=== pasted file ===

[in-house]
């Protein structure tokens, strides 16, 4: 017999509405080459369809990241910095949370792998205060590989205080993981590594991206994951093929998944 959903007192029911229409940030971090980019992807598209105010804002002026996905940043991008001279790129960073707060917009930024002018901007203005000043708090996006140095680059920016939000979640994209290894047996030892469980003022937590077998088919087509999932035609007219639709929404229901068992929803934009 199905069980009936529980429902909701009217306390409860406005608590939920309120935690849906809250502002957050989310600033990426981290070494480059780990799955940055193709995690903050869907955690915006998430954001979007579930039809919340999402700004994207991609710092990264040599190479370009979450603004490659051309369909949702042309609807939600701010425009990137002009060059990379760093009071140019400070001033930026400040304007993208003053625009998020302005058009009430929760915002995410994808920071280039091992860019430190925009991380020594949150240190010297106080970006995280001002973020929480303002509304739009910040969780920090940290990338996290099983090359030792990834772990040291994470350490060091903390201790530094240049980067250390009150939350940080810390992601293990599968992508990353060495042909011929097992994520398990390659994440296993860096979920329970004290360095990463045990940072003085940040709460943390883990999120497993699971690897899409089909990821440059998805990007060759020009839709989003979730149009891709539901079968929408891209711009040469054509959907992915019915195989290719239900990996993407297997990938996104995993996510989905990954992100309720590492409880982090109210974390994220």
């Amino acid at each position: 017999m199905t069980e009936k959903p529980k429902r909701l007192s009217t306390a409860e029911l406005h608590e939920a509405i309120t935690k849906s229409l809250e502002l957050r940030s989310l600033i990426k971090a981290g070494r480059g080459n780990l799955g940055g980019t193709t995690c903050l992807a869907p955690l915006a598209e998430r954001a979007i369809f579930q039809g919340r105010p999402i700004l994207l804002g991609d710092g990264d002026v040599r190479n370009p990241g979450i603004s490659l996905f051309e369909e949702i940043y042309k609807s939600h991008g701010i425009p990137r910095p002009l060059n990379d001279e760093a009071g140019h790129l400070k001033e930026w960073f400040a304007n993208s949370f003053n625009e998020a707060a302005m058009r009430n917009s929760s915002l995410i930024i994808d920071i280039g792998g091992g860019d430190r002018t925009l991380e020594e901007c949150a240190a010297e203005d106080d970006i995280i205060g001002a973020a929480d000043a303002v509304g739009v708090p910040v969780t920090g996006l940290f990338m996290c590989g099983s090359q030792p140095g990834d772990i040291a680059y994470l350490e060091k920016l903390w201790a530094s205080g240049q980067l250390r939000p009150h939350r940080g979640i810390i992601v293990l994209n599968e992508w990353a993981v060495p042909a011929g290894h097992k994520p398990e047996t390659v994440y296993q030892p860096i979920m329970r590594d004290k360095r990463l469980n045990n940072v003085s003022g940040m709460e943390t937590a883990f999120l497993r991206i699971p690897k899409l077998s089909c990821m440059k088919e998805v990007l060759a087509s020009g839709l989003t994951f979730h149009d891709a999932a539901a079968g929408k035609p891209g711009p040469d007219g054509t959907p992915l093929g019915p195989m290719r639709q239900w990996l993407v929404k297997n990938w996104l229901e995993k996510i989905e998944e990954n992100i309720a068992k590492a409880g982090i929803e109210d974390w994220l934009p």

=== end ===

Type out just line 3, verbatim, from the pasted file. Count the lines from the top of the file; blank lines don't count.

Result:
């Amino acid at each position: 017999m199905t069980e009936k959903p529980k429902r909701l007192s009217t306390a409860e029911l406005h608590e939920a509405i309120t935690k849906s229409l809250e502002l957050r940030s989310l600033i990426k971090a981290g070494r480059g080459n780990l799955g940055g980019t193709t995690c903050l992807a869907p955690l915006a598209e998430r954001a979007i369809f579930q039809g919340r105010p999402i700004l994207l804002g991609d710092g990264d002026v040599r190479n370009p990241g979450i603004s490659l996905f051309e369909e949702i940043y042309k609807s939600h991008g701010i425009p990137r910095p002009l060059n990379d001279e760093a009071g140019h790129l400070k001033e930026w960073f400040a304007n993208s949370f003053n625009e998020a707060a302005m058009r009430n917009s929760s915002l995410i930024i994808d920071i280039g792998g091992g860019d430190r002018t925009l991380e020594e901007c949150a240190a010297e203005d106080d970006i995280i205060g001002a973020a929480d000043a303002v509304g739009v708090p910040v969780t920090g996006l940290f990338m996290c590989g099983s090359q030792p140095g990834d772990i040291a680059y994470l350490e060091k920016l903390w201790a530094s205080g240049q980067l250390r939000p009150h939350r940080g979640i810390i992601v293990l994209n599968e992508w990353a993981v060495p042909a011929g290894h097992k994520p398990e047996t390659v994440y296993q030892p860096i979920m329970r590594d004290k360095r990463l469980n045990n940072v003085s003022g940040m709460e943390t937590a883990f999120l497993r991206i699971p690897k899409l077998s089909c990821m440059k088919e998805v990007l060759a087509s020009g839709l989003t994951f979730h149009d891709a999932a539901a079968g929408k035609p891209g711009p040469d007219g054509t959907p992915l093929g019915p195989m290719r639709q239900w990996l993407v929404k297997n990938w996104l229901e995993k996510i989905e998944e990954n992100i309720a068992k590492a409880g982090i929803e109210d974390w994220l934009p």